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Managing Stress in the Workplace

Sidne Buelow, Ph.D.,

Staff Psychologist, Pine Belt Mental Healthcare

Adapted from 5/31/00 Presentation, All rights reserved

Freud said that ‘love’ and ‘work’ are the two main areas of life, so I see coping with ‘Workplace Stress’ as very important to our well-being. Persons living thousands of years ago, in temperate climates, as hunters and gatherers, had significantly more leisure time than we do today. Full-time work today amounts to about 36%, or a little over a third of one’s waking time spent at work. And many people work overtime or at a second job.

Areas of work stress include feeling frustrated by a current situation (e.g. dealing with an irritable customer or co-worker), or threatened by some possible change looming in the future (e.g. seasonal increase in work hours), or experiencing conflicting expectations. Environmental factors include things like poor lighting, crowding, and difficulty accessing resources. Then there is the added strain of internal states, like physical illness, and home stress or poor sleep from staying up with a sick child. Stressors may be positive, like accepting a long-desired promotion.

Under stress the body produces ‘fight or flight’ stress hormones and neurotransmitters, such as epinephrine, norepinephrine, and cortisol. Some short-term results of the ‘fight or flight’ response include increased alertness, increased heart rate and breathing, and more alert senses. When the reaction is intense, the result may be panic, with attendant ‘paralysis of action’, or anger, with clouded decision-making.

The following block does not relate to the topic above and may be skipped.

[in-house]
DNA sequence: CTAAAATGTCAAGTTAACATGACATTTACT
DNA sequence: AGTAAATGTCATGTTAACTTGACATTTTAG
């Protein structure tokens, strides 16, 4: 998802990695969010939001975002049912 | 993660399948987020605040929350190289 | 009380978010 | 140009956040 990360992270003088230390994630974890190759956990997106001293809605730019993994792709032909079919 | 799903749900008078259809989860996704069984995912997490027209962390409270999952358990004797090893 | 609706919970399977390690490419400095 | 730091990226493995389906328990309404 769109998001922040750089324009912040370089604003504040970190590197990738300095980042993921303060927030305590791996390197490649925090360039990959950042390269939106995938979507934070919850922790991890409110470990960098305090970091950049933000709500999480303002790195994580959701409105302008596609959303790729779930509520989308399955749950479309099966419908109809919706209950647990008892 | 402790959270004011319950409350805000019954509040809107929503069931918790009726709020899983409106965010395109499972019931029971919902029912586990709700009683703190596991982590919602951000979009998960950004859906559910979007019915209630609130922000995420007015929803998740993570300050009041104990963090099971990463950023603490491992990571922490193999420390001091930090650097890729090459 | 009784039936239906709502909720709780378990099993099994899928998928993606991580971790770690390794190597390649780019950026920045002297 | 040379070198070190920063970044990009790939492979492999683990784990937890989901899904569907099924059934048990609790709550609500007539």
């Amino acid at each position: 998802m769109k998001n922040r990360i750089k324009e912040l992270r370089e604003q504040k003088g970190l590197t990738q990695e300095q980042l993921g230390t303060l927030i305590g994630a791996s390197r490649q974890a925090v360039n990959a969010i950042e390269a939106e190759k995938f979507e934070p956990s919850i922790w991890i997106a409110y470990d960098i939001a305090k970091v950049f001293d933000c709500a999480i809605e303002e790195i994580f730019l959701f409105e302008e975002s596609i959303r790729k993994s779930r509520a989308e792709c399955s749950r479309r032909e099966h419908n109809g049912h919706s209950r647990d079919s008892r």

As the stress response becomes chronic, the person may exhibit poorer concentration and memory and may be less organized in his coping. Physical problems may begin to develop, such as high blood pressure, heart disease, and suppression of the immune system. For example, researchers have found that medical students are more likely to get infections during final exams. So, a little anxiety helps alertness, while moderate to high anxiety interferes with functioning.

Snapping or being rude, often reacting out of proportion to what is going on, being chronically late, lacking energy to get ordinary work duties done, doing sloppy work, or missing normal deadlines may signal that you are feeling overstressed and in need of renewing and adding to your coping skills.

How stress affects people is not necessarily negative. Some people feel challenged by negative stressors and develop greater toughness or sturdiness. In part, the difference lies in how a person interprets a given stressor. Do you see a particular stressor negatively – as a threat, a loss, or as harmful? Does you view it as merely inconvenient? Do you consider it ‘not a problem’ or as a ‘challenge to be solved’? Re-framing a stressor as a challenge can help you regain your sense of humor and creativity.

THINGS TO DO

Pause – Delay response

Prioritize & Re-Prioritize

Play

PRN Consult & Negotiate

THINGS TO AVOID

Personalizing

Publicly Venting

Pretending

Perpetuating the Problem (Triangulate/Blame)


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